The commission that is supposed to study the question of Quebec's relations with its religious minorities is off to a shaky start. One co-chair, sociologist Gérard Bouchard, has been accused of being an intellectual snob, while the other, philosopher Charles Taylor, is (unfairly) suspected of colluding with the American religious right.
Some members of the cultural minorities, as well as several columnists, consider that such a commission, whose first public hearing is to be held today in Gatineau, shouldn't be headed by two white males of the same generation; others wonder what makes these two men experts on immigration. Prof. Taylor's extensive research is not connected to the action on the ground, and Prof. Bouchard, a lifelong resident of the Saguenay, never worked or lived in a multicultural environment. Moreover, there's a feeling that the commission is embracing too wide a spectrum and will not be able to provide concrete advice on "reasonable accommodation."
The commission was hastily set up by Premier Jean Charest during this year's provincial election campaign after Action Démocratique du Québec Leader Mario Dumont exploited a series of incidents involving religious minorities to present himself as the champion of old-stock francophones whose values were supposedly being threatened by the unreasonable demands of fundamentalist Muslims and Hasidic Jews. (In a string of cases, rules had been altered by local authorities to "accommodate": Muslim women, for instance, wanted to exclude men from prenatal courses at a Montreal community centre and from a YWCA swimming pool, and Hasidic Jews wanted a YMCA to cover its windows so students at a neighbouring school wouldn't see women in tight gym clothes.)
Mr. Dumont's demagogic campaign caught fire and helped his party to climb in the polls. Mr. Charest, like any leader facing an unexpected crisis, got rid of the hot potato by appointing a commission. Unfortunately, along the way, its mandate to study "reasonable accommodation" ballooned: It will now tackle matters such as multiculturalism, secularism, diversity, levels of immigration and even the thorny question of Quebec "identity." The commission's advisory committee is packed with academics but practically devoid of people with experience in the field of immigration and integration. It will hold public meetings in 17 towns, most of which have no immigrants.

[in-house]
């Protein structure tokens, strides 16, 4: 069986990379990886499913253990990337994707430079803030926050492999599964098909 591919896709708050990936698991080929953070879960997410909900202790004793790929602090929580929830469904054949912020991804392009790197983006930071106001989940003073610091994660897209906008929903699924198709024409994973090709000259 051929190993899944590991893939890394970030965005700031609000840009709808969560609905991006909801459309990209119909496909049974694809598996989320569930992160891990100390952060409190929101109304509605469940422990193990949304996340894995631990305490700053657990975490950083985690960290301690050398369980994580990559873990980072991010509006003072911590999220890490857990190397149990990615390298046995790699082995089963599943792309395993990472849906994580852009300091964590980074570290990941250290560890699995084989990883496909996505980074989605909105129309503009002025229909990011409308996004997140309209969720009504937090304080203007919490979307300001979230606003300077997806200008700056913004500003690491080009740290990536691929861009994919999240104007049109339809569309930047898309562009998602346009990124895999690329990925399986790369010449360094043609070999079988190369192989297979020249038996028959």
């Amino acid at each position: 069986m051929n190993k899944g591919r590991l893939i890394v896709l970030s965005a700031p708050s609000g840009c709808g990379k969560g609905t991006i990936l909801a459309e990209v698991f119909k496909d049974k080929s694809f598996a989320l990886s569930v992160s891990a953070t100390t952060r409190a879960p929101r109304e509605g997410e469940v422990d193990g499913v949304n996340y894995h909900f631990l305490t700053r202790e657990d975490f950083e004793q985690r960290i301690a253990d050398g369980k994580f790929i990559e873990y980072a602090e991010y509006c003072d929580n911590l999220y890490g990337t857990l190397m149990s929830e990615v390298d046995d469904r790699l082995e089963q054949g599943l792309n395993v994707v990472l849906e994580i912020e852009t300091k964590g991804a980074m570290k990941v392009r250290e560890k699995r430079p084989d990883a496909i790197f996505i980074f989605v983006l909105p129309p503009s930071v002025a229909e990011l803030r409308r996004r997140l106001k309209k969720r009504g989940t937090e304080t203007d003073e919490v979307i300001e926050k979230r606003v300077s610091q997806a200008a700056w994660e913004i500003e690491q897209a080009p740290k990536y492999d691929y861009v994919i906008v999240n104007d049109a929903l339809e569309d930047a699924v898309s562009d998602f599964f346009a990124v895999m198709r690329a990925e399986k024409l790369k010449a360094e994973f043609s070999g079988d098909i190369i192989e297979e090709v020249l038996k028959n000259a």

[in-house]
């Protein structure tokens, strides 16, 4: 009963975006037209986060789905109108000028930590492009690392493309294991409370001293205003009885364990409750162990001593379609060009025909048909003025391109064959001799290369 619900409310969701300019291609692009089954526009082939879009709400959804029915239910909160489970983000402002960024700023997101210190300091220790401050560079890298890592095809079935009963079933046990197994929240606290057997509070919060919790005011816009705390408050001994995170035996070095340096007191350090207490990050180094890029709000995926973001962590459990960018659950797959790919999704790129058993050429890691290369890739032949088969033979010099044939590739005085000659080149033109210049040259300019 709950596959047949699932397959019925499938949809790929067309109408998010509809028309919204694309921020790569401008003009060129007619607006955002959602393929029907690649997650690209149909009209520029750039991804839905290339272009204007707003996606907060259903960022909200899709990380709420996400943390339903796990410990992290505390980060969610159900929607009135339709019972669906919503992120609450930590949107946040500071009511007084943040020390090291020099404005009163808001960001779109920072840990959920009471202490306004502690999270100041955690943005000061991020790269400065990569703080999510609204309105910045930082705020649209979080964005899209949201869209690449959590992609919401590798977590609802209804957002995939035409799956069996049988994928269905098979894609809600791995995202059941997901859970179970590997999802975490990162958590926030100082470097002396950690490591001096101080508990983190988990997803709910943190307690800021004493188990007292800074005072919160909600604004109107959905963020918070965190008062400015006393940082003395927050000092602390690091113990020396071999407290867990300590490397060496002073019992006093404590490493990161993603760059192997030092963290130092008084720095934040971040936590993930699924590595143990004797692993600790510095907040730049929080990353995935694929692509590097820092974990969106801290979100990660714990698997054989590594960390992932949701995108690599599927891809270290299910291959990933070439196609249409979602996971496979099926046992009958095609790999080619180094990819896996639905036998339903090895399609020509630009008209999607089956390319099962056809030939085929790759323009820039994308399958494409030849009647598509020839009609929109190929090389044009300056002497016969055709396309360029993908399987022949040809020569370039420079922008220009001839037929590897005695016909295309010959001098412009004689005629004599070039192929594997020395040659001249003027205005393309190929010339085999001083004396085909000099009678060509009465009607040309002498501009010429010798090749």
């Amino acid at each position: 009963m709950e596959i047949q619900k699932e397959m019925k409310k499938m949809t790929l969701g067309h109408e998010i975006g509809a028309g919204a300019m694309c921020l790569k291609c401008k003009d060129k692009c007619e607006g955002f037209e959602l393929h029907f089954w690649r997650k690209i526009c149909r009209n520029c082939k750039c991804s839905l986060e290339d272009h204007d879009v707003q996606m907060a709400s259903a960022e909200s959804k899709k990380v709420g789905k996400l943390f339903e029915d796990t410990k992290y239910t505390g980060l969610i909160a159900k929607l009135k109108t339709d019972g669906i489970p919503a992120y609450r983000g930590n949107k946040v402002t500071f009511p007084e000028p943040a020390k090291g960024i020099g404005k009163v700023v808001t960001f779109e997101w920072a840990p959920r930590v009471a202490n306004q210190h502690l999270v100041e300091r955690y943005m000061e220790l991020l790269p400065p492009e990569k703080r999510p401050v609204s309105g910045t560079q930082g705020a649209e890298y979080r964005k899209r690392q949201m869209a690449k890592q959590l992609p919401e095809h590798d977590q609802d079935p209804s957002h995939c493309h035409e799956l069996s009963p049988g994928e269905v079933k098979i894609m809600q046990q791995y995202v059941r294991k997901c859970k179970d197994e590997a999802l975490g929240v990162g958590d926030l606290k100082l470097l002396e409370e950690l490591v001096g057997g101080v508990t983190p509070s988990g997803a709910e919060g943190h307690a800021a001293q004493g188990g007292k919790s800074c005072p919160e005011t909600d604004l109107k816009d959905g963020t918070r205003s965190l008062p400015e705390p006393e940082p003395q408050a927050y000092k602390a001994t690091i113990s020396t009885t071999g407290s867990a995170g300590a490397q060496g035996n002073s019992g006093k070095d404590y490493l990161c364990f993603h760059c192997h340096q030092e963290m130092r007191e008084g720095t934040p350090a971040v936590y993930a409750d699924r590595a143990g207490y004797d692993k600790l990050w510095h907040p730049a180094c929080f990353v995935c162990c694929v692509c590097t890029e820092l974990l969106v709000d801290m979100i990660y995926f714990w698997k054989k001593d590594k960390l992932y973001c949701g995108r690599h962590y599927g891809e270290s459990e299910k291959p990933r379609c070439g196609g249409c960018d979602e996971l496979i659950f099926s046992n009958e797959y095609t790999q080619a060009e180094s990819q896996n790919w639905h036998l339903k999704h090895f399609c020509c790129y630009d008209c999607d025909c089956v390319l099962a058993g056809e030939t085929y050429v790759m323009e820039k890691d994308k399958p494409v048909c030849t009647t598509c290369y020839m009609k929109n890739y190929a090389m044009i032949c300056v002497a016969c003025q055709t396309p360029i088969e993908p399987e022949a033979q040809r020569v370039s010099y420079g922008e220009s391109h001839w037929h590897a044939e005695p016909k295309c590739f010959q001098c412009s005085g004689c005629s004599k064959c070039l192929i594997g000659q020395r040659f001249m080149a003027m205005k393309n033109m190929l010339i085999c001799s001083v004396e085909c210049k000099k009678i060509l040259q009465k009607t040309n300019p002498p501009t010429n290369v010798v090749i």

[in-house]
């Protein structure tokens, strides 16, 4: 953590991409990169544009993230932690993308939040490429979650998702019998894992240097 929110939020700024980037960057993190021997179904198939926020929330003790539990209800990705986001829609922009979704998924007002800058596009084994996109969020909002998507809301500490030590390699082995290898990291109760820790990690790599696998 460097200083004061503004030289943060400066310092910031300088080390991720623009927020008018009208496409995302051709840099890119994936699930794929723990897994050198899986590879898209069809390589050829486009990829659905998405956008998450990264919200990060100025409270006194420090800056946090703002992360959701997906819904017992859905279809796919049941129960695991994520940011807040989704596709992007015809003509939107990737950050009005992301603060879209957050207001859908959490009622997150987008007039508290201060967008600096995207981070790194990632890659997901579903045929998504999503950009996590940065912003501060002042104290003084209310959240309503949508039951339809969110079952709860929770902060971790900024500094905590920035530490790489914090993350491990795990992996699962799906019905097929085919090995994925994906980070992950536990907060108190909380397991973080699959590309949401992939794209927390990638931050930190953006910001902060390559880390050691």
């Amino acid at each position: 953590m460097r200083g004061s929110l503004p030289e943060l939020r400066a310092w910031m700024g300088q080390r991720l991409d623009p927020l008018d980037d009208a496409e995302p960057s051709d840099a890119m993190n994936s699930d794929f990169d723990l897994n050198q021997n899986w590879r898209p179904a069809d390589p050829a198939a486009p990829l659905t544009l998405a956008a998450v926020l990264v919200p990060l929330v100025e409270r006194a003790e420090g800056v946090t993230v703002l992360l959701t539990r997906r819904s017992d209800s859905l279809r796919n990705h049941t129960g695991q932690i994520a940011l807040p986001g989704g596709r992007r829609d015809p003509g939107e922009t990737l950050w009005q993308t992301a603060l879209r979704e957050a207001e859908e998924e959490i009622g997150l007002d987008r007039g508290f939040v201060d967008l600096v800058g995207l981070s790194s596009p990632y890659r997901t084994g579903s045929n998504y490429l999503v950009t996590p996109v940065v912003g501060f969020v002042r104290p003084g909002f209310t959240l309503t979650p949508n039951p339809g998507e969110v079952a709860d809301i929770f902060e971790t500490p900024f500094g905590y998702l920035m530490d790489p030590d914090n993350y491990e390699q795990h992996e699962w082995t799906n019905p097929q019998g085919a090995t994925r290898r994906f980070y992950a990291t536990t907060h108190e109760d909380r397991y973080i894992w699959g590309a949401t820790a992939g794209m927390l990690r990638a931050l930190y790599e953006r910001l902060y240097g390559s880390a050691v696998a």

Meantime, Prof. Bouchard, the older brother of former premier Lucien Bouchard, has been musing about Quebeckers' "fear" of losing their identity. He imprudently told a reporter that the arguments for cultural diversity are difficult to sell to "people who are not intellectuals and watch the news on TVA or TQS [private TV networks] or, in the best case, on CBC." This remark was seen as a sign of contempt for the public.
A few days later, it was Prof. Taylor's turn to get pummelled in the news media. Richard Martineau, a columnist for Le Journal de Montréal, noting that Prof. Taylor had been awarded the Templeton Prize, said the John Templeton Foundation, a U.S.-based organization dedicated to the reconciliation of science and religion, has some links to the American religious right and the creationist lobby. He then expressed doubts about the credibility of the "co-chair of a commission dealing with secularism and the place of religion in society."
This sounds like a verdict based on guilt by association. The Templeton Prize, worth more than $1.7-million, is internationally recognized; in any case, Prof. Taylor, one of Canada's pre-eminent philosophers, is a left-leaning intellectual. He also is a devout Catholic - but should Catholics be excluded from public responsibilities?
Still, Mr. Martineau's rant is symptomatic of the skepticism surrounding the commission's work.